Moored above lock 1. Stephen & Phil went walkies in search of the pub - @ time of writing (16:55) they have been gone half an hour. We await their report!
Went to the Royal & Ancient for dinner - don't bother. The beer was ok and looked after, Timothy Taylor and John Smiths Magnet draught. The food was indifferent and the staff didn't have a clue about wine. They sold Piesporter as a dry white. Only red by the bottle was Bulgarian Cabinet Sauvignon, ok but tough if you don't like Bulgarian! We suspect the pub is under new management since previous reports.
Some of us performed a late night GeoCache to walk off some of the dinner whilst Debbie retired to the boat. On the way back Sarah attempted to show us a short cut over the first lock on the C&H. Unfortunately she must have had the map upside down as we ended up too close to a smelly sewage works with not a lock in sight.
Nice start to the day, beautiful sunshine and blue skies. Through Copper Lock and onto the Calder & Hebble. Stephen deployed "the bat" to operate the C&H locks. He became quite attached to this over the course of the day but did look a bit menacing walking along the towpath with it - although he wasn't wearing a hoodie.
Salterhebble locks very pretty in the sunshine. Stopped below the top lock for water and found a locked GeoCache nearby. Failed to get into the cache container on account of the clue being in Welsh.
Debbie pointed up the locks and managed a 27 point turn at the top to head for Sowerby Bridge. Stopped at the Navigation for lunch. Visitor moorings fine with rings. Pub to be recommended, excellent Timothy Taylors and food. Friendly staff.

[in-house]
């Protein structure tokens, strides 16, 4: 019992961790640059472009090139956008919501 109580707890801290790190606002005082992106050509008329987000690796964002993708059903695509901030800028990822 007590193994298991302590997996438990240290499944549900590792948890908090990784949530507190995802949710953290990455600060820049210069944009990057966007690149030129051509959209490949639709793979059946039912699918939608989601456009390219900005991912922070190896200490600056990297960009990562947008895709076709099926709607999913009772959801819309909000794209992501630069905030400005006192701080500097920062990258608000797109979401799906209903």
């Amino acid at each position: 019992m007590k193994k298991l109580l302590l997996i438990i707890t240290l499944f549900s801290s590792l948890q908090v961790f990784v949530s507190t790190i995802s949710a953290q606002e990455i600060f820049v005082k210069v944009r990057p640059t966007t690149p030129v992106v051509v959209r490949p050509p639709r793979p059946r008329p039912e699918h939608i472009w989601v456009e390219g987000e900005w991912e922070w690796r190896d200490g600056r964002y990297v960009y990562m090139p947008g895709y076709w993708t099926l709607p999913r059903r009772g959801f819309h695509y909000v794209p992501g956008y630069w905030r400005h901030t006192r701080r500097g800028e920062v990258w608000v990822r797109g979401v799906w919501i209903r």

After lunch we headed for Tuel Lane having previously phone the lockie from the pub.
Wendy moved in a mysterious way (see photo) between locks 1 & 2. Actually this was ramming the bank rather than moving! Stephen & Debbie operated the lock and took photos.
Sarah wimped out of Tuel Lane and went to Kwiksave for emergency coffee. Sarah doesn't do Tuel Lane.
Howard not on duty today - relief lockie not the most communicative we have ever met. Is this the legendary northern gruffness we have heard so much about or is he just a miserable git?
Uneventful trip to Hebden Bridge but into the teeth of a developing gale - now we know what arctic explorers feel like.
Moored up on visitor moorings behind the trip boat. We had booked the Thai on the Wharf and had an excellent meal. Recommended.
Back to the boat for Mexican Train, Perudo & Ardbeg!
Relatively late start compared with the last couple of days. Stephen cooked bacon sarnies for breakfast and went to chat with the trip boat crew who were preparing to go out at 1000. He was invited for a tour of the newly fitted out boat with 53 seats. Just the right amount for a coach trip, what a coincidence.
The trip boat headed off up the Rochdale and Phil winded whilst nobody was looking.
Weather tranquil at first but wind rising during the day - again.
Another Shire Cruisers boat joined us in the locks, a couple from London on their first weekend trip just to see what boating was like. They could have chosen an easier first weekend than the Rochdale.
Back to Tuel Lane, Howard now on duty. Regaled Debbie & Wendy with his repertoire of dirty jokes and told us his nicknames of "Mr Nasty" and "Captain Slut". He also mentioned how much he enjoyed looking down ladies cleavages as boats were rising in the lock - not much joy from us as a) we were going down, b) it was bl&*dy freezing and we were buttoned up to the neck.
Bottle of Spitfire passed to Howard as our dues for passing through. He confirmed that the relief locky is indeed a miserable git.
Leaving the lock - Phil failed to navigate the tunnel and rammed the side. First claimed lack of attention but then admitted to panic after getting a face full of cobwebs. Phil doesn't do spiders!
Moored between locks 1 & 2 for a quick dash to the Navigation for some lunch as it was so good the first time. Still recommended, both beer & food very good.
After lunch took boat round the corner to Shire Cruisers' Wharf where Stephen, Debbie & Wendy jumped ship and headed back to Bristol.
Phil & Sarah remained on board to head for Salterhebble locks for the evening before returning the boat on Monday morning.
Phil & Sarah received a text message on Sunday night with a translation of the strange Welsh numbers and so were able to dash out before breakfast to get into the GeoCache and sign the log. Thanks!